Non-Aggressive behavior is affected more by environment, especially as a person ages.
Anti-social behavior’s heritability increases with age for girls and decreases with age for boys.
ADHD is highly heritable, but onset may be impacted by environment
Psychopathic behavior is one of the most heritable traits found in this study
None of these traits are 100% heritable or environmental. Therefore, it is safe to conclude that, while genetics play a significant role in personality and behavior disorders, environment also plays a significant role. For example, while aggressive behavior is highly heritable and highly stable over time, not all children of aggressive parents will be aggressive from a young age, but those that are non-aggressive are likely to become aggressive due to their environment.
MAO-A, 5HTT and violent crime
“Socio-psychological research underscores the relation between cognition, emotion, and aggression; negative affect such as fear and anxiety frequently precipitates, accentuates, and modulates aggressive behavior.”
In 2005 a group of scientists in Germany gathered to perform a study of violent criminal behavior. Their goal was to prove that a specific combination of genetics AND environment was necessary to create a human being capable of criminal violence, and this combination was the MAO-A, 5HTT gene and highly adverse parenting during childhood.
This study examined 184 adult Caucasian male volunteers referred for forensic assessment to the Institute of Forensic Psychiatry of the University of the Saarland by legal authorities for evaluation of legal responsibility or risk assessment. These men were categorized according to their propensity for violent behavior. All of the subjects of the study were mentally sound and showed no signs of mental disease or defect. All subjects had an extended history of either violent or non-violent behavior. The control for this study was in the form of 150 DNA samples taken from Caucasian men within the German population with no mental health issues or criminal history.
The methodology for this study was complex, involving personal interviews and DNA samples. The interviews were conducted by independent, blinded interviewers who questioned the subjects regarding their childhood, social status, income, etc. and rated the subjects’ answers according to optimal or adverse conditions. Venous DNA samples were taken from each of the subjects and examined for long and short alleles of the MAOA-uVNTR and the 5-HTTLPR genes.
Like the study itself, the results of the study are highly complex. The study showed a 74% correlation between a short MAO-A allele, an adverse upbringing and violent behavior. Subjects with a long MAO-A allele with an adverse childhood were less likely to be violent, as were those with a short MAO-A allele and an optimal upbringing. While the 5HTT gene showed no independent link to violence, those with this gene AND the short allele MAO-A AND an adverse childhood were more violent than those without the 5HTT gene. Thus, the team has proven their hypothesis that neither genetics nor environment alone makes a violent criminal; it takes both factors, working together to make a human monster.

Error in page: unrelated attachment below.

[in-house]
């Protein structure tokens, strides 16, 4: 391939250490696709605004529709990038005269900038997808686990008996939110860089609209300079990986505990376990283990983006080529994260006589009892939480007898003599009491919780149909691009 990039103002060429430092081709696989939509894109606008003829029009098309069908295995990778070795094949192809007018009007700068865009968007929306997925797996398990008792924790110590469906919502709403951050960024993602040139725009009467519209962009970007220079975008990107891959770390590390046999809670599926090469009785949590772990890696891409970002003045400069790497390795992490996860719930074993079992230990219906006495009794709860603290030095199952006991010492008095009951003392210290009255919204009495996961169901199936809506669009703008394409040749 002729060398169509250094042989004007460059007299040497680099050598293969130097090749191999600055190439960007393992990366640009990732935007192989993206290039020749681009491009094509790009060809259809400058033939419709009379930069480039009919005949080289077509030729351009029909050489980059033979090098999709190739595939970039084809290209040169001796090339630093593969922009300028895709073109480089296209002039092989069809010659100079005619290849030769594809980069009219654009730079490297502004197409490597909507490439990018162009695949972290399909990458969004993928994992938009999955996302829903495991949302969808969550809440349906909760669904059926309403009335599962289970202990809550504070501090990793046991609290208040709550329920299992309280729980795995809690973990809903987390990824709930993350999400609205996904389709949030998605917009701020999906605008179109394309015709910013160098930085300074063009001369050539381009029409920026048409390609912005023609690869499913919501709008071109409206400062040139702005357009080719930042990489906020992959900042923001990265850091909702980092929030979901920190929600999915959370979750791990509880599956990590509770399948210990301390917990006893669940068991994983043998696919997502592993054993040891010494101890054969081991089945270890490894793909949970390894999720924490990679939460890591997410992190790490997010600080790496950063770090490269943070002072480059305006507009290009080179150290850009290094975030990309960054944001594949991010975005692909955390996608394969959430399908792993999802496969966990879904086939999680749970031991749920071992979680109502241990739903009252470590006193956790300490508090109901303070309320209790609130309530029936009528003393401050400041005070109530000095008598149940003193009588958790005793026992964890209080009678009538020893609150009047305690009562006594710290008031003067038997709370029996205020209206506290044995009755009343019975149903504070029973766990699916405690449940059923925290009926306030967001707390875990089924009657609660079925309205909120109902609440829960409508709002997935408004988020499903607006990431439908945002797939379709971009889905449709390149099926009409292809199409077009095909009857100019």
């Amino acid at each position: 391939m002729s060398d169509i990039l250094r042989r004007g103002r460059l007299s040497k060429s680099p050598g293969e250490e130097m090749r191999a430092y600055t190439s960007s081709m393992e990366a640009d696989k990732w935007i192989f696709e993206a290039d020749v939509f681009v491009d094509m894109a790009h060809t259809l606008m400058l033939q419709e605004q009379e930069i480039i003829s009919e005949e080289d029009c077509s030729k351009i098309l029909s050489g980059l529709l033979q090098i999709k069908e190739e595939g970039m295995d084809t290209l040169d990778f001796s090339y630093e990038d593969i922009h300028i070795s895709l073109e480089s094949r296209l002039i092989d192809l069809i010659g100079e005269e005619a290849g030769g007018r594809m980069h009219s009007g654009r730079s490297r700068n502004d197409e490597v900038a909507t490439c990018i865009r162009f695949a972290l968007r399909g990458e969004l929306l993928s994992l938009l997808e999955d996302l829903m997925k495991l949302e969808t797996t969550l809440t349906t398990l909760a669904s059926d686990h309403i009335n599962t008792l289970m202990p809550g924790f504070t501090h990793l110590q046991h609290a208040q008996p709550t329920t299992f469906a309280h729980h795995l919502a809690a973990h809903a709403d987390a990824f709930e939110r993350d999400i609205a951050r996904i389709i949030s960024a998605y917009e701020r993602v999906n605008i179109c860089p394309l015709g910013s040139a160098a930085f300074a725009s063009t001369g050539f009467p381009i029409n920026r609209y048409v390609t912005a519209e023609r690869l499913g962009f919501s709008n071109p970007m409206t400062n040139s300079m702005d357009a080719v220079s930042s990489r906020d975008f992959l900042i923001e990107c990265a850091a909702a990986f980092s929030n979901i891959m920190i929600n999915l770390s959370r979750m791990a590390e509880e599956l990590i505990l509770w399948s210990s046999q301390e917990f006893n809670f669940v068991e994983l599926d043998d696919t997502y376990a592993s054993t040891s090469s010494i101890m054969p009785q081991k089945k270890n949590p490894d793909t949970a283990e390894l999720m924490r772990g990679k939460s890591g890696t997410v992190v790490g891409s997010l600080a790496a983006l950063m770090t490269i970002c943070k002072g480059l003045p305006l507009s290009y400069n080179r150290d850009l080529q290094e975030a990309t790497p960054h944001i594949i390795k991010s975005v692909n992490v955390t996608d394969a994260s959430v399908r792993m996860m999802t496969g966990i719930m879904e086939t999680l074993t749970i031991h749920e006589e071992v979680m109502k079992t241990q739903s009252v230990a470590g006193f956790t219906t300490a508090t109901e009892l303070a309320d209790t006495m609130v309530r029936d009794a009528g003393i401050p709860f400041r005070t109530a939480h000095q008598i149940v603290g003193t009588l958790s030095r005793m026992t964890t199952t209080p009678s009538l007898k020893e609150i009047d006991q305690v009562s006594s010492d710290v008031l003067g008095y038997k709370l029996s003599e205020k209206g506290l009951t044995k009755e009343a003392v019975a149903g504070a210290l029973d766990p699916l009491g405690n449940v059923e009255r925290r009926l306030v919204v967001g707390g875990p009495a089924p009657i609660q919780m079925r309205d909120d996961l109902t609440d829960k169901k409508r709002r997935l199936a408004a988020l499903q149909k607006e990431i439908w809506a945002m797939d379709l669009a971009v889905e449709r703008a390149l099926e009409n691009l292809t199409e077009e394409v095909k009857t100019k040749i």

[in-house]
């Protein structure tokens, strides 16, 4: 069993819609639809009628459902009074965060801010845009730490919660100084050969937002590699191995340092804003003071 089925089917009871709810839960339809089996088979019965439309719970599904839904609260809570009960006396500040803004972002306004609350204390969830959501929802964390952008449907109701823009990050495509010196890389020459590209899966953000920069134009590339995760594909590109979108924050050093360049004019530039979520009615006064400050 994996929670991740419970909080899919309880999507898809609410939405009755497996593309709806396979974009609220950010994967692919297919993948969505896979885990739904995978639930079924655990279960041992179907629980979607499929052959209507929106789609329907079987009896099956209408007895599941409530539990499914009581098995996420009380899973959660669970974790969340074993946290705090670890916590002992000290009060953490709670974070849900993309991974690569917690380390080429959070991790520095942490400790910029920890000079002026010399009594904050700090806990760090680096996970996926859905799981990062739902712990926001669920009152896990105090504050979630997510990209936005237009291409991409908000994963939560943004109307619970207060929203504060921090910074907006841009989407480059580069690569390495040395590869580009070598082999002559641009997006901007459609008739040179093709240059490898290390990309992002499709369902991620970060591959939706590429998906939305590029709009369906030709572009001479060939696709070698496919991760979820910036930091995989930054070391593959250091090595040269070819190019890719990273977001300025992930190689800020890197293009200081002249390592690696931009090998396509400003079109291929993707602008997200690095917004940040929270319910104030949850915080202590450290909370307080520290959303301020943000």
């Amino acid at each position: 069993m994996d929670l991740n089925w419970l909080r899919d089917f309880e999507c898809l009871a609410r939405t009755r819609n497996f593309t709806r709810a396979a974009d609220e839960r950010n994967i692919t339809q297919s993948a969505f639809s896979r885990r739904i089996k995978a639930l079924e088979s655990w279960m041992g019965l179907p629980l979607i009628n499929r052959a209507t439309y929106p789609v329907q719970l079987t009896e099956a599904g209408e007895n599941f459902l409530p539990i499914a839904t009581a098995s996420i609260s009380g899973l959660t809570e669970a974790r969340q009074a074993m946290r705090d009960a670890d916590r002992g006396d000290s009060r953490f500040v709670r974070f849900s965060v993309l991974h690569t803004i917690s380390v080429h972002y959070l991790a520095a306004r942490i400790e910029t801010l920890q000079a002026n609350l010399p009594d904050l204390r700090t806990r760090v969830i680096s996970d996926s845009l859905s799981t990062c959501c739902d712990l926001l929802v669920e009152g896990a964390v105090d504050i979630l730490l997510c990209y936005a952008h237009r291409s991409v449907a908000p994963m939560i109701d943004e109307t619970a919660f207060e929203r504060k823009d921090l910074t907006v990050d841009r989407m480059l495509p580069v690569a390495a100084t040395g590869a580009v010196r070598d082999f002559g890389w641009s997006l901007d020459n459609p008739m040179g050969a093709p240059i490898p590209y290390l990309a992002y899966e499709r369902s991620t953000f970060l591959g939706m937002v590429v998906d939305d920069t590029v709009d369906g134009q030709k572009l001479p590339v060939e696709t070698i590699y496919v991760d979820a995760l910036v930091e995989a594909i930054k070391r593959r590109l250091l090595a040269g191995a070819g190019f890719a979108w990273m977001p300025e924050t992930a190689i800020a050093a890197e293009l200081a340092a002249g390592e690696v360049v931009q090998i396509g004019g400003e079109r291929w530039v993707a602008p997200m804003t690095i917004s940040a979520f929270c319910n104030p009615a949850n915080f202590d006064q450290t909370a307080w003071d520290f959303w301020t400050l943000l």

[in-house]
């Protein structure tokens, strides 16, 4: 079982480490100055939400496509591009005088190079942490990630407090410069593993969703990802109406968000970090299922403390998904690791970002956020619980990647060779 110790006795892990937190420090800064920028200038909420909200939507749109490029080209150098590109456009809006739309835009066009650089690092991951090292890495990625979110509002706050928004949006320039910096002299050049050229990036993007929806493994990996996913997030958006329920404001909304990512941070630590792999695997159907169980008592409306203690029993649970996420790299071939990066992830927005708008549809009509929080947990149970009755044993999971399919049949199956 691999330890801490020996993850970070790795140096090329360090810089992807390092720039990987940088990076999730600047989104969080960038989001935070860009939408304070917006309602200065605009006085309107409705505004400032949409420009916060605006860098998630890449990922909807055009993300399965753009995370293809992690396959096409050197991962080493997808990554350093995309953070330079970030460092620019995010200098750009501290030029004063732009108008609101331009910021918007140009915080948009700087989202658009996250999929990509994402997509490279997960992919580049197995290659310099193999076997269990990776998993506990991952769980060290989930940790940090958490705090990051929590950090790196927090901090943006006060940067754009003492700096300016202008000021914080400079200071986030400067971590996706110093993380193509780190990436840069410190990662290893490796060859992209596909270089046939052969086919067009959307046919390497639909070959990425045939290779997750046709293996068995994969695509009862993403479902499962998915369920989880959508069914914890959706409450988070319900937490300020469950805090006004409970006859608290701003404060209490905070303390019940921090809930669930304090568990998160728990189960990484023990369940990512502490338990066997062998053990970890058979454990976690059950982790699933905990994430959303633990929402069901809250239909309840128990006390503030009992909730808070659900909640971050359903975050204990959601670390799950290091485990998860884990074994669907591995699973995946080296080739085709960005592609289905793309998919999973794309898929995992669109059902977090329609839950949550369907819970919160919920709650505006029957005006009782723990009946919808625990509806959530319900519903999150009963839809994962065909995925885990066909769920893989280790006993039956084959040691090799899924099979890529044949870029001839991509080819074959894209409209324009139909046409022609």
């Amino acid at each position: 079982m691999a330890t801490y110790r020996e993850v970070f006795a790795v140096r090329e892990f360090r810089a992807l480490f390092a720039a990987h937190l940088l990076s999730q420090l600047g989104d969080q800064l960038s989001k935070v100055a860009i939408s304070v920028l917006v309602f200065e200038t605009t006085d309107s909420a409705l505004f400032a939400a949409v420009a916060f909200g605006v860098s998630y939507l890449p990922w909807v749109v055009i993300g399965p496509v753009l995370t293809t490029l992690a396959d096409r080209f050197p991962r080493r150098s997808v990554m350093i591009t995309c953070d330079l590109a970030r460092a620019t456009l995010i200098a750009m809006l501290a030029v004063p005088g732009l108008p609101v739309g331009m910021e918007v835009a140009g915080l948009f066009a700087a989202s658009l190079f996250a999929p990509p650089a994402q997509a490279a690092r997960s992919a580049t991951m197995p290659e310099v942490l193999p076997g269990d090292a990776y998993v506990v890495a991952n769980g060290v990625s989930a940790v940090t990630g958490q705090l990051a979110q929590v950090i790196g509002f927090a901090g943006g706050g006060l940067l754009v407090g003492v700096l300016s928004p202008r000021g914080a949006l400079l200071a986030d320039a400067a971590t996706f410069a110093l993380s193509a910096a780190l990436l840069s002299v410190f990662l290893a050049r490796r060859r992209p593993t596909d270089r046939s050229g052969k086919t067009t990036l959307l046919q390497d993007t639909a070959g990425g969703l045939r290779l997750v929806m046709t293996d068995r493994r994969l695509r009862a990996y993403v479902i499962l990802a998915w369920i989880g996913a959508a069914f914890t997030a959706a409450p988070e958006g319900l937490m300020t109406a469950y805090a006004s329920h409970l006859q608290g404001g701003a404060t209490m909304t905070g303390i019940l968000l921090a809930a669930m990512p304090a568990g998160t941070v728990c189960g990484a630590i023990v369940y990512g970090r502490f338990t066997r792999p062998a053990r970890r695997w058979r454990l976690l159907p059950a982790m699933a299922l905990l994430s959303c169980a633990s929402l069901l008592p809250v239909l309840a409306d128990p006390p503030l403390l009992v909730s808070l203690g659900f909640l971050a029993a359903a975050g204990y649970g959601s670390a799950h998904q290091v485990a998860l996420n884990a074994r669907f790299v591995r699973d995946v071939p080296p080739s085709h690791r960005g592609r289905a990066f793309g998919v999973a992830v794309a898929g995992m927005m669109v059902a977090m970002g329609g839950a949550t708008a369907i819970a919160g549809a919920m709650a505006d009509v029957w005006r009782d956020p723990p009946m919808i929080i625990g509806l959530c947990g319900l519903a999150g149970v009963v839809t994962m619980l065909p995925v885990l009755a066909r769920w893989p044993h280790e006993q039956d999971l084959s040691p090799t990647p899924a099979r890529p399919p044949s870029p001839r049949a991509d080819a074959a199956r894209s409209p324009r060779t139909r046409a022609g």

Comparative Analysis and Conclusion
Both of these studies covered topics regarding the causes of adverse behavior in an individual. Both studies limited their scope to Caucasian individuals and relied heavily on input from their subjects regarding their individual upbringing. While both of these studies prove that a combination nature AND nurture are required to affect things like criminal behavior and psychopathic behavior, the studies were very different.
While the TCHAD study relied almost solely on input from their subjects and their parents, the MAO-A study included the element of DNA testing and a specific gene that is involved in the adverse behavior they were studying. While both studies reached similar conclusions, the use of DNA and specific genes in the MAO-A study lends more credibility and substance to their definitive results. The TCHAD study can only be as reliable as the subjects being tested are.
While both studies limited their subjects to Caucasian individuals, they chose very different groups to study. The TCHAD study subjects were all twins, and all were approximately the same age. This means that the study may have been skewed by environmental factors that may not apply to previous or subsequent groups. The MAO-A study limited their scope to adult males with a criminal history. Therefore, the results of this study may not apply to women or those with a mixed criminal history.
In conclusion, both studies revealed similar results. They used very different subjects and different methodologies, but reached similar conclusions. When these studies are looked at as part of the bigger question of Nature vs. Nurture, they successfully prove that the largest point of controversy surrounding this subject is true. Some things are not as simple as nature OR nurture, they require a combination of the 2 to make a substantial difference in the manifestation of a particular behavior.
Knowlton, L. (2005, July 1). Nature Versus Nurture: How Is Child Psychopathology Developed? Psychiatric Times , 1-5.
Paul Lichtenstein, C. T. (2007). The Swedish Twin study of CHild and Adolescent Development: The TCHAD-Study. Twin Research & Human Genetics , 67-73.
Richman, J. (2007, October 25). `Identical Strangers`Explore Nature vs. Nurture.
Samuel Wood, E. W. (2008). The World of Psychology. Boston: Pearson.